Digital TTL logic h.w. question

Discussion in 'Homework Help' started by jut, Feb 7, 2009.

  1. jut

    Thread Starter Senior Member

    Aug 25, 2007
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    When trouble shooting a TTL logic circuit, what is the likely problem if a steady-sate input voltage is invalid?

    I'm not sure what they mean by steady-state. Does it just mean constant DC voltage?

    I also know that TTL voltage levels are:
    0 - 0.8 = low
    2 - 5.0 = high

    So if the "steady-state" input voltage is not within the TTL range, then it would be invalid. But this answer seems too obvious. Any tips appreciated.
     
  2. leftyretro

    Active Member

    Nov 25, 2008
    394
    2
    Most digital logic families have a 'invalid' input voltage range where there is no guarantee if the device will generate a high or low output or just oscillate between high and low. The actual value of the invalid area can change some with temperature, so the exact value is not so important as understanding that there is a forbidden voltage gap.

    Yes, steady state means a constant DC voltage. So if a legal LOW is anywhere from say 0vdc to .8vdc and a legal HIGH is anywhere between 2.5 to 5vdc that leaves a invalid 'no mans land' if the steady state was in the .8 to 2.5vdc range. This is electrically possible so one needs to know how the device will respond and how best to deal with it. The most common method is to wire the input to a high value resistor wired to 0vdc or +5vdc, this is called a pull-down or pull-up resistor. The input signal can still override this pulled signal.

    That make sense?
     
  3. bertus

    Administrator

    Apr 5, 2008
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  4. jut

    Thread Starter Senior Member

    Aug 25, 2007
    224
    2
    Thanks for the explanation. I get the invalid range thing; if the input voltage lies in no mans lands, then there's no telling what the output will be.

    And so by tieing the input to Vcc or gnd you ensure it's not floating to some unknown level, right?

    In our first lab, it was explained to us that an open input would be interpreted by the gate as a high, which we verified as true. BTW, we were using a DM7404N -- 6 inverters.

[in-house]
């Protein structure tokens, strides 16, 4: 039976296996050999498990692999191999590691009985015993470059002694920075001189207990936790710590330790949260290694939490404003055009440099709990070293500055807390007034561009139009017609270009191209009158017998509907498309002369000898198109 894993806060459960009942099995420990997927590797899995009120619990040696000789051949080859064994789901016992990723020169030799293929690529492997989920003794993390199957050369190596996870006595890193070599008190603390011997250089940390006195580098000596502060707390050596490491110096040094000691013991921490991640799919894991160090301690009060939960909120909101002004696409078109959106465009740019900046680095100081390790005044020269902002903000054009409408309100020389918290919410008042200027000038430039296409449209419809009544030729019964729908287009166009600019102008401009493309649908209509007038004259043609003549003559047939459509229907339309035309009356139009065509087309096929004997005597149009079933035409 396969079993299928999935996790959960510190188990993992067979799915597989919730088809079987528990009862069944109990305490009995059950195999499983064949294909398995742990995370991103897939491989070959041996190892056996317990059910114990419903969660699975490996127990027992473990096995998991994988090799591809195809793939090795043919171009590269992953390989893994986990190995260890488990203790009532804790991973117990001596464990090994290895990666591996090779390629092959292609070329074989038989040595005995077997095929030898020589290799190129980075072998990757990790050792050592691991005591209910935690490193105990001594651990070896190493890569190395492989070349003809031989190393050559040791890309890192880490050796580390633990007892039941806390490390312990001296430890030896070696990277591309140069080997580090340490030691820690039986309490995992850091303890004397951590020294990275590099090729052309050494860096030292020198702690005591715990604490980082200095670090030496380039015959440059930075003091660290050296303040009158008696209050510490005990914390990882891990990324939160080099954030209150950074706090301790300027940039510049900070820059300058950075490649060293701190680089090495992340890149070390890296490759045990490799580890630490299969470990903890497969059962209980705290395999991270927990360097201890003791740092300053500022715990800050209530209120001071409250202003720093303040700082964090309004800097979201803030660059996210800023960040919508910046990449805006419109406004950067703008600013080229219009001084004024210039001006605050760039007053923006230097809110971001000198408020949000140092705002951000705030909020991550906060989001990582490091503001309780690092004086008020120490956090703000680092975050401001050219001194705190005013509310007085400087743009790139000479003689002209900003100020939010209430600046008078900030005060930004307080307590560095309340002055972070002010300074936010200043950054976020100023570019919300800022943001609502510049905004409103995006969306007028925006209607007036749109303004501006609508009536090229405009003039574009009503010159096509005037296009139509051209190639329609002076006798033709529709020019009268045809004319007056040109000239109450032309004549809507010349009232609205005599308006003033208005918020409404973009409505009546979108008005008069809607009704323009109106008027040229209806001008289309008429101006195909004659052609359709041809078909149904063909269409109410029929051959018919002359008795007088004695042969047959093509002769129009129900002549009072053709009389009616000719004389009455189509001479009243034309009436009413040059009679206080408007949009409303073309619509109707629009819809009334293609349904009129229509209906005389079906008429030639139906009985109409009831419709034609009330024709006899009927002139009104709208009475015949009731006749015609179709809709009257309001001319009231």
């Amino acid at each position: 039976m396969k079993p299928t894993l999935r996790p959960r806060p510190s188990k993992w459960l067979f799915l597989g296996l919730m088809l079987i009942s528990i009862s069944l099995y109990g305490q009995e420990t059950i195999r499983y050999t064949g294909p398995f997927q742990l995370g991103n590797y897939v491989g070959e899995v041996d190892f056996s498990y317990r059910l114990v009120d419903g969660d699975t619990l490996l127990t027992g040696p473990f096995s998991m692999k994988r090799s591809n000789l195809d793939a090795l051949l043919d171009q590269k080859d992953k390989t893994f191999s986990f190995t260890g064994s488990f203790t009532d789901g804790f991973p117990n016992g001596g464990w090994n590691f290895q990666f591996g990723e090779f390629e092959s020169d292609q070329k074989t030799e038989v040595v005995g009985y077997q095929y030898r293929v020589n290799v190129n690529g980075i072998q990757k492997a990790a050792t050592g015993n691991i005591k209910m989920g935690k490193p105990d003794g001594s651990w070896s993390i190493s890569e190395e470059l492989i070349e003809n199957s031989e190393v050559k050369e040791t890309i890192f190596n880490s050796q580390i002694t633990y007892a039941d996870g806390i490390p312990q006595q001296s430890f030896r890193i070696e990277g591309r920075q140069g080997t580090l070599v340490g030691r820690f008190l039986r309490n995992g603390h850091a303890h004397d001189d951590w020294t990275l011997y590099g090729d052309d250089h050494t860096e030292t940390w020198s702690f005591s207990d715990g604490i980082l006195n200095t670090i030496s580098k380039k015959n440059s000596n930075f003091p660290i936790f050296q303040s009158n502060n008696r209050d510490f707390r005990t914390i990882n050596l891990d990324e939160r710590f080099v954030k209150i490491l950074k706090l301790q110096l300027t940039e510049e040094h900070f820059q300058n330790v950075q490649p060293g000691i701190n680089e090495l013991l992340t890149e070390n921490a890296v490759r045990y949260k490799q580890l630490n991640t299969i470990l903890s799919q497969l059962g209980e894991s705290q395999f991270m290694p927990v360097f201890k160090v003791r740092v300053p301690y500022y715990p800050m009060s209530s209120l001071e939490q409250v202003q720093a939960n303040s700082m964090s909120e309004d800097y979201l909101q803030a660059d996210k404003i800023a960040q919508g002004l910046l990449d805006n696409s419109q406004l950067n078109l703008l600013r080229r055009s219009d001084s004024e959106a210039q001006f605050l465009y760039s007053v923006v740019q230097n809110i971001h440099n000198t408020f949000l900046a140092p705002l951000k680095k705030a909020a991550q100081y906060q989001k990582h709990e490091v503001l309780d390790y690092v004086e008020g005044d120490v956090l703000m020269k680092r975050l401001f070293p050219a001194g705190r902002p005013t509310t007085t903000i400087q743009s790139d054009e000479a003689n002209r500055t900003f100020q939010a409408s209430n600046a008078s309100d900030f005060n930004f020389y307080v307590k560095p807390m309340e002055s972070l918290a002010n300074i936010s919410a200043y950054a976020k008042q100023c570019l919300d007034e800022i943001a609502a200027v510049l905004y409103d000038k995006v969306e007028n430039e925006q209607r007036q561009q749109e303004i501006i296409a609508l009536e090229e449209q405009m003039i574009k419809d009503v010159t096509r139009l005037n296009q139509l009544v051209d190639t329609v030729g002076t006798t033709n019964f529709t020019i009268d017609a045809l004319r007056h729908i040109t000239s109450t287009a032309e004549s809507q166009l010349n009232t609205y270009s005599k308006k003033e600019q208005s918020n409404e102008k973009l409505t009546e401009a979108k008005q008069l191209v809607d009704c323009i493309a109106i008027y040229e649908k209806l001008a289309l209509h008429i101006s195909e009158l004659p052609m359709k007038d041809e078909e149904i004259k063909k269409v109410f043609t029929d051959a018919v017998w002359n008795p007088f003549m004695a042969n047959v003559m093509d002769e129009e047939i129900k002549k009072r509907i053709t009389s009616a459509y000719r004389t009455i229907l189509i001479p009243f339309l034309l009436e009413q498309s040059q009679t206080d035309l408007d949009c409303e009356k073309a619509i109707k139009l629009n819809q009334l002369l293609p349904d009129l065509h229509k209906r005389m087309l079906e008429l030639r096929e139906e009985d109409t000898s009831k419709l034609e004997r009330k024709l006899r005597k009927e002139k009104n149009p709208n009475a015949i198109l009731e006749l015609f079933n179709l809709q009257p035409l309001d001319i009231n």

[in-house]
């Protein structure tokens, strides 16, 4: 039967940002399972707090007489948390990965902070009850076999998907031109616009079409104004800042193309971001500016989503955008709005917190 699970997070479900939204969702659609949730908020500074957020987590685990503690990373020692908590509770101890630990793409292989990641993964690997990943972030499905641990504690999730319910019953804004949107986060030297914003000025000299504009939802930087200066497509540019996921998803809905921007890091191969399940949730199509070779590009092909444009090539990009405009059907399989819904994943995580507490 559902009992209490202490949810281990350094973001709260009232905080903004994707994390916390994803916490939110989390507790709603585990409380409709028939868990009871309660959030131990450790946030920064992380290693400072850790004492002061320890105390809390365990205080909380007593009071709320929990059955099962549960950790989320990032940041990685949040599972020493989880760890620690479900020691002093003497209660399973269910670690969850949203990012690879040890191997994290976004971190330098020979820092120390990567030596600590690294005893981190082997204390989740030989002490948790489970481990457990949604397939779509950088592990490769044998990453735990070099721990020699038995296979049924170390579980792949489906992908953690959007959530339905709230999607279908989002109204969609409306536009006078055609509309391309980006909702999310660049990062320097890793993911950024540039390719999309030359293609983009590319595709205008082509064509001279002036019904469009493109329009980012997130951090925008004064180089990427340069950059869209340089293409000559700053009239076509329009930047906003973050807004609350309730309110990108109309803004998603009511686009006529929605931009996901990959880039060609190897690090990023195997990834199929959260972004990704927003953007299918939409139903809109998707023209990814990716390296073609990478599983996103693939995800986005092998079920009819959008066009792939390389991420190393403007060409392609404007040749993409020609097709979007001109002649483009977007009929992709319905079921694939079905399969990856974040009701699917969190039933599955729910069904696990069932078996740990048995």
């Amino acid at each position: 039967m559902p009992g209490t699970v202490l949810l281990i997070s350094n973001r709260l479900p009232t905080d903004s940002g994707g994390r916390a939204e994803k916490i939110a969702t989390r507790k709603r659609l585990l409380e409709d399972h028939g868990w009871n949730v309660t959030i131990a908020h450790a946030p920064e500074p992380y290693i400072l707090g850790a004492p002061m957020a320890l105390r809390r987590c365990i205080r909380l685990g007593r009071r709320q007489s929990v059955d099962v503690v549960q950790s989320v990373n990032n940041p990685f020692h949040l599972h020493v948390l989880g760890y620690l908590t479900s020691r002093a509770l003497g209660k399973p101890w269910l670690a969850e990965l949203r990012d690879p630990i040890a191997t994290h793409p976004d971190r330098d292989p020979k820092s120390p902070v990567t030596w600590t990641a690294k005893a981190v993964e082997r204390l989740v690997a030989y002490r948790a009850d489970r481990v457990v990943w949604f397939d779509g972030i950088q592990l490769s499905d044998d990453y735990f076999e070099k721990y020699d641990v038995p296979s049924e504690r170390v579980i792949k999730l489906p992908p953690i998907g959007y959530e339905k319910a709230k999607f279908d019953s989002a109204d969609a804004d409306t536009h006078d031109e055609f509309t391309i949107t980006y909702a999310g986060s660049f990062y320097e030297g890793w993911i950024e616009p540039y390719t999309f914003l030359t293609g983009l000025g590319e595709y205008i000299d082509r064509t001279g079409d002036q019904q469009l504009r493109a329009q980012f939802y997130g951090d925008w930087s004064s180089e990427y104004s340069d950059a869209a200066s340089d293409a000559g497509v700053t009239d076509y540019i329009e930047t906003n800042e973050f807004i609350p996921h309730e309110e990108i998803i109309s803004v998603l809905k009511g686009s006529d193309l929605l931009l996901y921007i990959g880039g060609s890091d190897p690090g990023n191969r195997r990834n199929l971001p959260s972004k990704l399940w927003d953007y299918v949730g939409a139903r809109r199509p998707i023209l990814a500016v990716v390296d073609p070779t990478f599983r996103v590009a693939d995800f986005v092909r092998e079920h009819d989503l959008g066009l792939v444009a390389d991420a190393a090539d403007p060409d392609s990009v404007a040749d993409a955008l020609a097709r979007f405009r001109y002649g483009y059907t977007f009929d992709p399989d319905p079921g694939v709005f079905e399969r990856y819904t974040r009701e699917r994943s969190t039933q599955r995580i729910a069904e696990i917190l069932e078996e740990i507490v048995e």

5. jut

    Thread Starter Senior Member

    Aug 25, 2007
    224
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    Thanks for the chart.

    I'm using a fairchild DM7404N. I think this was just the "TTL" family, not the CMOS/TTL, since I was measuring an output voltage high of 3.6V.
     
  6. mik3

    Senior Member

    Feb 4, 2008
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    Yes it is TTL family. Also, you can identify it from 74XX part number.
     
  7. leftyretro

    Active Member

    Nov 25, 2008
    394
    2
    Correct, by using a pulling resistor you insure that there will be a valid digital signal level to the chip at all times, nothing floating around the forbidden area.

    Some logic families (like TTL) have an internal pull up forcing the input pin high, however it is usually a very high ohm value and the 'floating' input is very subjective to noise input.

    It's required in some CMOS logic families that you wire unused input pins to ground or Vcc either directly or with resistors or the device will burn up because the gate will go into high speed oscillation and draw too much current, and burn your finger also ;)

    Lefty
     
  8. jut

    Thread Starter Senior Member

    Aug 25, 2007
    224
    2
    Wow. That's crazy.
     
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